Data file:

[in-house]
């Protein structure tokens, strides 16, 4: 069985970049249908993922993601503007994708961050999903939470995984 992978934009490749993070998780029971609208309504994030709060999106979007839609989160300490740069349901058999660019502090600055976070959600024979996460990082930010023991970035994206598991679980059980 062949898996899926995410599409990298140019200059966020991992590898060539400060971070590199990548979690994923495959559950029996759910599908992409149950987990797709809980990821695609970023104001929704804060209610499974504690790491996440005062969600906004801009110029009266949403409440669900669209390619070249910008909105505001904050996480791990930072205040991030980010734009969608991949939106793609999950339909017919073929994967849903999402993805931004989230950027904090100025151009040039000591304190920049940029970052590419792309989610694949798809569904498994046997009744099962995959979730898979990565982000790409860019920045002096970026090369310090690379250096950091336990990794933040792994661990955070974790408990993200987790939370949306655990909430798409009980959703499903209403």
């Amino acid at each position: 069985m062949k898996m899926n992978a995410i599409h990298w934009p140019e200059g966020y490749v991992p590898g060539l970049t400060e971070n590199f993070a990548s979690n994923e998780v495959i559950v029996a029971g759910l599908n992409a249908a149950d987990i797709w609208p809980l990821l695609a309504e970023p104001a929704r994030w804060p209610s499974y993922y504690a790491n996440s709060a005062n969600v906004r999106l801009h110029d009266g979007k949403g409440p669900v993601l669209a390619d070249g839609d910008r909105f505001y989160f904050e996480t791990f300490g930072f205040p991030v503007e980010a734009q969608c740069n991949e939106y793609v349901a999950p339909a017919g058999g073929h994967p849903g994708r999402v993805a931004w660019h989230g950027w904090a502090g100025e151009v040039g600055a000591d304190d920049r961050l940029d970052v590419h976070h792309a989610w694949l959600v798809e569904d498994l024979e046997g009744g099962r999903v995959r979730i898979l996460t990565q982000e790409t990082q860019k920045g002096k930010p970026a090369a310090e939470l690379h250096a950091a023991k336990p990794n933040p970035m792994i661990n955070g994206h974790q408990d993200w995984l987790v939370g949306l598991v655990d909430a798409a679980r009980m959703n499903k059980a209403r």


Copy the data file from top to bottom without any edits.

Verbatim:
[in-house]
């Protein structure tokens, strides 16, 4: 069985970049249908993922993601503007994708961050999903939470995984 992978934009490749993070998780029971609208309504994030709060999106979007839609989160300490740069349901058999660019502090600055976070959600024979996460990082930010023991970035994206598991679980059980 062949898996899926995410599409990298140019200059966020991992590898060539400060971070590199990548979690994923495959559950029996759910599908992409149950987990797709809980990821695609970023104001929704804060209610499974504690790491996440005062969600906004801009110029009266949403409440669900669209390619070249910008909105505001904050996480791990930072205040991030980010734009969608991949939106793609999950339909017919073929994967849903999402993805931004989230950027904090100025151009040039000591304190920049940029970052590419792309989610694949798809569904498994046997009744099962995959979730898979990565982000790409860019920045002096970026090369310090690379250096950091336990990794933040792994661990955070974790408990993200987790939370949306655990909430798409009980959703499903209403």
């Amino acid at each position: 069985m062949k898996m899926n992978a995410i599409h990298w934009p140019e200059g966020y490749v991992p590898g060539l970049t400060e971070n590199f993070a990548s979690n994923e998780v495959i559950v029996a029971g759910l599908n992409a249908a149950d987990i797709w609208p809980l990821l695609a309504e970023p104001a929704r994030w804060p209610s499974y993922y504690a790491n996440s709060a005062n969600v906004r999106l801009h110029d009266g979007k949403g409440p669900v993601l669209a390619d070249g839609d910008r909105f505001y989160f904050e996480t791990f300490g930072f205040p991030v503007e980010a734009q969608c740069n991949e939106y793609v349901a999950p339909a017919g058999g073929h994967p849903g994708r999402v993805a931004w660019h989230g950027w904090a502090g100025e151009v040039g600055a000591d304190d920049r961050l940029d970052v590419h976070h792309a989610w694949l959600v798809e569904d498994l024979e046997g009744g099962r999903v995959r979730i898979l996460t990565q982000e790409t990082q860019k920045g002096k930010p970026a090369a310090e939470l690379h250096a950091a023991k336990p990794n933040p970035m792994i661990n955070g994206h974790q408990d993200w995984l987790v939370g949306l598991v655990d909430a798409a679980r009980m959703n499903k059980a209403r």